I did love the exchange he and Peter had in the cab, so reminiscent of their first exchange (ah, the way we were). It’s going to be interesting to see what happens to him as he learns to deal with the consequences of his decision to inject himself.
Let me start by saying that Hiro is absolutely adorable and I love the relationship he has with Ando. But it’s also getting a little old. I can’t believe that after everything he has been through, Hiro doesn’t seem to have at all grown up. Come on – how can he believe that Ando, with the power that he has, will be able to do anything on his own? He’s a supercharger, which means that he needs to have someone to supercharge: Ando can only be a sidekick. It’s not only infantile in that Hiro got them a lair, a costume and a vehicle, but mostly in that the entire project Hiro has embarked on (and forced Ando on) hasn’t been thought of correctly.
Now that Ando is the one with a power, I’m hoping that Hiro will snap out of his seemingly eternal childhood without losing that youthful optimism of his. Perhaps Ando’s accusation of living though him is the first step towards that?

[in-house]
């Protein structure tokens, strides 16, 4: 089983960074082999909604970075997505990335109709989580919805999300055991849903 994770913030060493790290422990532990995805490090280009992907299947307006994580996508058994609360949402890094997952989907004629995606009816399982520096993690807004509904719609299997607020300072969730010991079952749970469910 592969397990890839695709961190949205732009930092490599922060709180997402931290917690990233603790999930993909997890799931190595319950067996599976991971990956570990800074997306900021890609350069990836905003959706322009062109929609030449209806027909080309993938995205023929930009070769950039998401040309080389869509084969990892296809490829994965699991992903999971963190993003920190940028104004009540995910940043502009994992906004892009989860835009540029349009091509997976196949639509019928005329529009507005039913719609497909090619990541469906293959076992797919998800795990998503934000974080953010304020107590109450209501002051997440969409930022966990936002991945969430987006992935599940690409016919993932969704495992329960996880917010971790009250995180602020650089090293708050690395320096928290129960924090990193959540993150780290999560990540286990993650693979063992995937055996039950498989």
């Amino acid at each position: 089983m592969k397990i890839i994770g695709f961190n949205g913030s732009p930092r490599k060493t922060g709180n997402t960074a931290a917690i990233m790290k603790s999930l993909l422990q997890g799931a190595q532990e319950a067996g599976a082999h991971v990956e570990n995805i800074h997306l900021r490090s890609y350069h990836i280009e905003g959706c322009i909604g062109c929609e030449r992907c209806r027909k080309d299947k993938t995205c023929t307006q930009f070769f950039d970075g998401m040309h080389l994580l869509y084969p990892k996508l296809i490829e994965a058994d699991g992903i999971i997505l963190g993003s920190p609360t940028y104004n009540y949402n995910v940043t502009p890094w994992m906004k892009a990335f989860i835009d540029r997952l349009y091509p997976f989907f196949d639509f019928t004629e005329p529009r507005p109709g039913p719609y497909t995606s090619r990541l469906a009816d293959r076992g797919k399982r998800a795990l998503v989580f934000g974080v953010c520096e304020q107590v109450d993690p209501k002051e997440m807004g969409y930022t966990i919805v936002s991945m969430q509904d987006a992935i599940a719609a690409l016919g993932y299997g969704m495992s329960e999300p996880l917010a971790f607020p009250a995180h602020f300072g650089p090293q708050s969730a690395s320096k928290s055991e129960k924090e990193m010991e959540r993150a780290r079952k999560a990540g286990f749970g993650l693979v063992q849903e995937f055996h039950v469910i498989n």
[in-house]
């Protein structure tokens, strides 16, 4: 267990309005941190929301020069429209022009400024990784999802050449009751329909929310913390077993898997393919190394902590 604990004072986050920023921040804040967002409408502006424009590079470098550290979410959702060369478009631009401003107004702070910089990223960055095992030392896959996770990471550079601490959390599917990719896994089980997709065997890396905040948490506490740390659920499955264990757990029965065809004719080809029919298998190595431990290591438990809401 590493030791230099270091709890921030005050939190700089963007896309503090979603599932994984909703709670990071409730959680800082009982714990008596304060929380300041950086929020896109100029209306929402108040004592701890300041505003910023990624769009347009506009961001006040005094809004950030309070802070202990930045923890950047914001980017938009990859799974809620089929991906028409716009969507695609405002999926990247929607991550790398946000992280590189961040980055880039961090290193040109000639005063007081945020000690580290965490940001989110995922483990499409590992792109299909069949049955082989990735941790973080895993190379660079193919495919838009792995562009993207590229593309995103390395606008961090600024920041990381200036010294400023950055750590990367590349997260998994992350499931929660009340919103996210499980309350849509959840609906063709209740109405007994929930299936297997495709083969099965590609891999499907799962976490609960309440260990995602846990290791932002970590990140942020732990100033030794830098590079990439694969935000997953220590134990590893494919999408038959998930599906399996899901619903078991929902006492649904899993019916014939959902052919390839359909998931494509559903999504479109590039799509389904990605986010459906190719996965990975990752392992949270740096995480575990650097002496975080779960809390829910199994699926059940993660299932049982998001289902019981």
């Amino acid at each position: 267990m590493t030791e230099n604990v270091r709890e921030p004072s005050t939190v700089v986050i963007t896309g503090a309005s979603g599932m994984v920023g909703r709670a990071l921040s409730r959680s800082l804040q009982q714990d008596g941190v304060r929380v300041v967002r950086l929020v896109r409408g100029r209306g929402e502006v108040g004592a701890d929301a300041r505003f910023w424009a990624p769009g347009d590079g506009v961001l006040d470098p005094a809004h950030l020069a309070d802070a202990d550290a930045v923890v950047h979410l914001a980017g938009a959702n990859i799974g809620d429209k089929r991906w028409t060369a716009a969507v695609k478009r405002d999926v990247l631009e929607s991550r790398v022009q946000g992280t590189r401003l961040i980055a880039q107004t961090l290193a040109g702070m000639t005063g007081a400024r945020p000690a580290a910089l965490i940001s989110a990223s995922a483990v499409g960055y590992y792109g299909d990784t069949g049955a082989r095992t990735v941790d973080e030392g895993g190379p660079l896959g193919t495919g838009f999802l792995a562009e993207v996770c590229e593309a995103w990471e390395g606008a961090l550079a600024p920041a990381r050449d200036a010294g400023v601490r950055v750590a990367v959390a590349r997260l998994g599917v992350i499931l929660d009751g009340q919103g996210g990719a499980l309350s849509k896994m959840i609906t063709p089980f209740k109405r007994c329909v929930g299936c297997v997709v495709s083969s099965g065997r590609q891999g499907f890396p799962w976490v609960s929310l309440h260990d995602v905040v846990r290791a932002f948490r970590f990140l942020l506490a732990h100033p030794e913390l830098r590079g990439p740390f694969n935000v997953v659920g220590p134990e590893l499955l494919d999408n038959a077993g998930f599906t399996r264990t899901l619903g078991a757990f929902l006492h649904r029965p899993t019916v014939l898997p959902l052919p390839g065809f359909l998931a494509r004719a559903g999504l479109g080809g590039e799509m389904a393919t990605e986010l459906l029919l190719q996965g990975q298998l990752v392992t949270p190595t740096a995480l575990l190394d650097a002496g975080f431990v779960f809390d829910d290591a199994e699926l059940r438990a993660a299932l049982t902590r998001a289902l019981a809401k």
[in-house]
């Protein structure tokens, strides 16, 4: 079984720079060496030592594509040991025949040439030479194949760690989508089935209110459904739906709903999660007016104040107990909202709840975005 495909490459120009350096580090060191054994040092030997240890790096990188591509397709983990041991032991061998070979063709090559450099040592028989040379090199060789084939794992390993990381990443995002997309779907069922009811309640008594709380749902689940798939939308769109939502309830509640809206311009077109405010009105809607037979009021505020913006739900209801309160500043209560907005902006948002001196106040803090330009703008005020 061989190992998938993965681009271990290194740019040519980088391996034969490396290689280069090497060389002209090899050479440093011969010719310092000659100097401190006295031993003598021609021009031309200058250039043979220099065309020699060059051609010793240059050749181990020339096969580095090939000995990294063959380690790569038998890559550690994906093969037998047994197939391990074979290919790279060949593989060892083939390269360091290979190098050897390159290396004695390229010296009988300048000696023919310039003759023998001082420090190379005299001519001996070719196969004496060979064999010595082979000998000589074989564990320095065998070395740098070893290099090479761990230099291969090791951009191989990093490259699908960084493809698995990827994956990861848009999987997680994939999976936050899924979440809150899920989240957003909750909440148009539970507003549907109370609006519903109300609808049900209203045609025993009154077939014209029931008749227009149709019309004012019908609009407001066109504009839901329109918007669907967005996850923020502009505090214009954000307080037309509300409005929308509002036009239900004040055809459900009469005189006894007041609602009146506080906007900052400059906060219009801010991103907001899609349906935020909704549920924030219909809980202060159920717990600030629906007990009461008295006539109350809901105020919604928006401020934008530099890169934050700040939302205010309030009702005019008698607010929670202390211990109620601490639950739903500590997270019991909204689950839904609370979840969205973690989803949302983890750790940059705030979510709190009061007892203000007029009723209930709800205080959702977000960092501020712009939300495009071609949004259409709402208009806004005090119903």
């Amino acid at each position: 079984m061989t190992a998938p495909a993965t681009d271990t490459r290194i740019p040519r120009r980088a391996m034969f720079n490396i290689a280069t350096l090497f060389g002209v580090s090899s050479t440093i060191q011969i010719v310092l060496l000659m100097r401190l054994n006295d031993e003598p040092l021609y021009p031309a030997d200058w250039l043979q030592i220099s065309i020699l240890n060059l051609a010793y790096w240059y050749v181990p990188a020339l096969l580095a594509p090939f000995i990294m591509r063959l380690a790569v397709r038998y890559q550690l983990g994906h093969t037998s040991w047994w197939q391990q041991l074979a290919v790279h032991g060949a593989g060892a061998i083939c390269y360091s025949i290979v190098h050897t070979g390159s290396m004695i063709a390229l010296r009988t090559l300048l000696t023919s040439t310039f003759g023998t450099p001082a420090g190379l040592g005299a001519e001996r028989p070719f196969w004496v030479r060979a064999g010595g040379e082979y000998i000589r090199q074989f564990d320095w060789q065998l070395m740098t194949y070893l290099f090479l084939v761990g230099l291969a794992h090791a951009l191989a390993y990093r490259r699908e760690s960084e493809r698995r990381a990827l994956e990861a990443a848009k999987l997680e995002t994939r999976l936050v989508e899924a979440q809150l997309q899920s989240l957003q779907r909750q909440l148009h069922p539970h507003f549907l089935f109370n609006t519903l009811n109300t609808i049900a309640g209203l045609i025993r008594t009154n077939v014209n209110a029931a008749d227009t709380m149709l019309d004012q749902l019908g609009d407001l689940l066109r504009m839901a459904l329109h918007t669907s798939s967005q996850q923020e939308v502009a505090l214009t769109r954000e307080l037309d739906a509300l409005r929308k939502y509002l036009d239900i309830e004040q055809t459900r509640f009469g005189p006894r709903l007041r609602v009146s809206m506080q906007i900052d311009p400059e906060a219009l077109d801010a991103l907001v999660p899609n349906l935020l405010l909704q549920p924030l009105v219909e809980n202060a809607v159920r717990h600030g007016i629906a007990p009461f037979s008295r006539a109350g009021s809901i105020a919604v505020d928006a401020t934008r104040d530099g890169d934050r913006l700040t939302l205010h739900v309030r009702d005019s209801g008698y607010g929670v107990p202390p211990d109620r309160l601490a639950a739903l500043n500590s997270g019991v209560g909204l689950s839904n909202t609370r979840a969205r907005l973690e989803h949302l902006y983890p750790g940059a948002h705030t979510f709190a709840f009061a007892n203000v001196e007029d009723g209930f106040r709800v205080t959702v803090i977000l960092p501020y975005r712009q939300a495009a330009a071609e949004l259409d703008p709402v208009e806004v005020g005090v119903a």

This review is a little long, so I’m going to keep this point short – but I will probably come back to it in the upcoming weeks.
I wonder how Noah Bennett got involved in all this, and also how he feels about what his new job. On the one hand, he used to do almost the same thing, i.e. round up people with special powers. However before, he used to focus on people who were dangerous, whereas now he is doing it indiscriminately. And, again, he technically has to turn his own daughter in.
This situation and, perhaps, this entire episode, was an excellent example of the fluidity that typically defines life, that defines relationships; things can change, and drastically so, within a short period of time, and so can relationships. Perhaps this is the real reason why I found this episode so destabilizing; it managed to be realistic even with its totally unrealistic premise.